Earlier this week, Saudi Arabia's Ministry of Environment, Water, and Agriculture issued fines reaching up to 500,000 riyals ($133,330) targeting people who have abused animals in five governorates - Riyadh, Mecca, Ha'il, Medina, and Eastern Province.

The move comes as part of new regulations rolled out by the ministry, set to strictly criminalize animal abuse in all its forms.

According to Okaz, the managing director of the country's Public Animal Health department Dr. Ali Al Dowairej explained that the majority of violations included injecting camels with Botox and abusing stray cats.

Al Dowairej also said that some people were fined for practicing veterinary medicine without a license and illegally selling ill animals.

While this isn't the first time Saudi Arabia fines people for injecting camels with cosmetic substances and abusing animals, many hailed the ministry's latest move. 

The announcement of the fines also reminded others that injecting camels with botox is a common thing, especially ahead of camel beauty pageants held in the kingdom.

This specific part of the news sent people into a complete meltdown. 

Saudis hailed the ministry's move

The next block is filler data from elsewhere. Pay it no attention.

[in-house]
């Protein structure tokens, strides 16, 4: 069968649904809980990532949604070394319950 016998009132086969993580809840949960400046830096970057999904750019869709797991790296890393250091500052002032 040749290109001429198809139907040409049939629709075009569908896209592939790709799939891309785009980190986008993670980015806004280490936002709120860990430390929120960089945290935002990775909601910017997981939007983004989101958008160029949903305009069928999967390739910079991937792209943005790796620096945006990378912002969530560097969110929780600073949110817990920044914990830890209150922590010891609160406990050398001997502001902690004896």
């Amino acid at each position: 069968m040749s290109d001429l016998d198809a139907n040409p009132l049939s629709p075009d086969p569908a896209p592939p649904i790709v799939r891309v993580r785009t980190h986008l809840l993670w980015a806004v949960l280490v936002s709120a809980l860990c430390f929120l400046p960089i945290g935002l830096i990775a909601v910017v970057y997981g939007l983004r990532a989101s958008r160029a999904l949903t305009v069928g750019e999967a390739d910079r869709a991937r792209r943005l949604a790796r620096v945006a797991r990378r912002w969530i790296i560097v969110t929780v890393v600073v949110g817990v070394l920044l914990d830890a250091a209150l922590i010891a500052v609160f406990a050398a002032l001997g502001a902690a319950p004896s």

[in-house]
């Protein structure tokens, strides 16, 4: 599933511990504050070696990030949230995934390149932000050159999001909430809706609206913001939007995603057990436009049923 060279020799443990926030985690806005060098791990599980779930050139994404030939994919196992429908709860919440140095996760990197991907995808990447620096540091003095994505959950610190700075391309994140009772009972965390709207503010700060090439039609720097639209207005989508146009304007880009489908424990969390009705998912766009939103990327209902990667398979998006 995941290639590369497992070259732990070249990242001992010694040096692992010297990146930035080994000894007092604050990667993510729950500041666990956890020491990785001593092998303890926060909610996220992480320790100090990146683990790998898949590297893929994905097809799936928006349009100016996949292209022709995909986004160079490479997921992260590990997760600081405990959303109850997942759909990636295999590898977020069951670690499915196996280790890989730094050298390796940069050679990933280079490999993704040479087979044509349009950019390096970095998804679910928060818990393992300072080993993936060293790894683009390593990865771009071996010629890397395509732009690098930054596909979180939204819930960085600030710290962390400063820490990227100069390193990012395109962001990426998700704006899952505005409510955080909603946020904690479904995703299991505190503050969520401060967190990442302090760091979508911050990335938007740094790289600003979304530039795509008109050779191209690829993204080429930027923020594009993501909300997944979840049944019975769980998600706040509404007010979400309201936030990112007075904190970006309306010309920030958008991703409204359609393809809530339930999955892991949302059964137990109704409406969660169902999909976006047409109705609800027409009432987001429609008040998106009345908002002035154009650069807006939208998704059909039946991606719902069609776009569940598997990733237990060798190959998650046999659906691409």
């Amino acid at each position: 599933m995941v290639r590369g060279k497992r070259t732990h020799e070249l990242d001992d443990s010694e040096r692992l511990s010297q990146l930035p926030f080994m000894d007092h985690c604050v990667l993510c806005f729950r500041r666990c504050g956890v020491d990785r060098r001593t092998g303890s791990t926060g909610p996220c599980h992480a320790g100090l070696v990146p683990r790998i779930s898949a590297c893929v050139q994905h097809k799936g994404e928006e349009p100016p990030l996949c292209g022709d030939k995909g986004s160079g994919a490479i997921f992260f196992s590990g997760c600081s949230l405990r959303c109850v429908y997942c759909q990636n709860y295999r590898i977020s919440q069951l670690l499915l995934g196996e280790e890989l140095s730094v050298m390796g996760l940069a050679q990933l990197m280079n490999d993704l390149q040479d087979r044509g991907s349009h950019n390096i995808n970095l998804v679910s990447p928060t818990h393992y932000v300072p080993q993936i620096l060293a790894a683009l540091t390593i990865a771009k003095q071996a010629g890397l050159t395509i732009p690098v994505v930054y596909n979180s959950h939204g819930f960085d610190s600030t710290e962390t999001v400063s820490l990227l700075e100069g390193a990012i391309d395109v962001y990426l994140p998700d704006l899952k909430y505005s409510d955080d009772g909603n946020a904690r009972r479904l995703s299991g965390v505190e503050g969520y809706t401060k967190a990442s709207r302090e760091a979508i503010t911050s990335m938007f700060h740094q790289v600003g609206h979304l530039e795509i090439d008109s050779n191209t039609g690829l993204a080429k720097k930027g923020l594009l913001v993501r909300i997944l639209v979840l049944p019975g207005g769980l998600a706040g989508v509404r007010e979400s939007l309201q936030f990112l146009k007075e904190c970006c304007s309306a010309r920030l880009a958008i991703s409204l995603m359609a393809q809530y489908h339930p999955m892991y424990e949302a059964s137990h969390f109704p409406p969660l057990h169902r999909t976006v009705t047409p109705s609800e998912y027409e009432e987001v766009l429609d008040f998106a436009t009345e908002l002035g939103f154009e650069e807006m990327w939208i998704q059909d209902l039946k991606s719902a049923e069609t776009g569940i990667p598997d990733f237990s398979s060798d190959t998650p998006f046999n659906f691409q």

"This fine will make criminals think a thousand times before abusing animals."

But many couldn't cope with the camel botox idea

"Injecting camels with Botox is a story all by itself."

"Are they serious about the camel botox part?"

"They didn't even leave camels alone"

Camel botox is all Saudis were focused on

Botoxing camels is a thing in the kingdom

Injecting camels with cosmetic substances such as Botox is not a foreign concept in Saudi Arabia.

In 2018, more than 10 camels were disqualified from the King Abdulaziz Camel Beauty Contest because their trainers used Botox.

Other than getting their animals disqualified during the contest, the trainers were barred from participating in the pageant for the next five years and faced fines.

"They use Botox for the lips, the nose, the upper lips, the lower lips and even the jaw," Ali Al Mazrouei, a regular attendee of the contest and son of a top Emirati camel breeder, told The National.

"It makes the head more inflated so when the camel comes, it's like, 'Oh look at how big that head is. It has big lips, a big nose,'" he added.

During a camel beauty pageant, the animals are ranked based on their lips, cheeks, heads, and knees.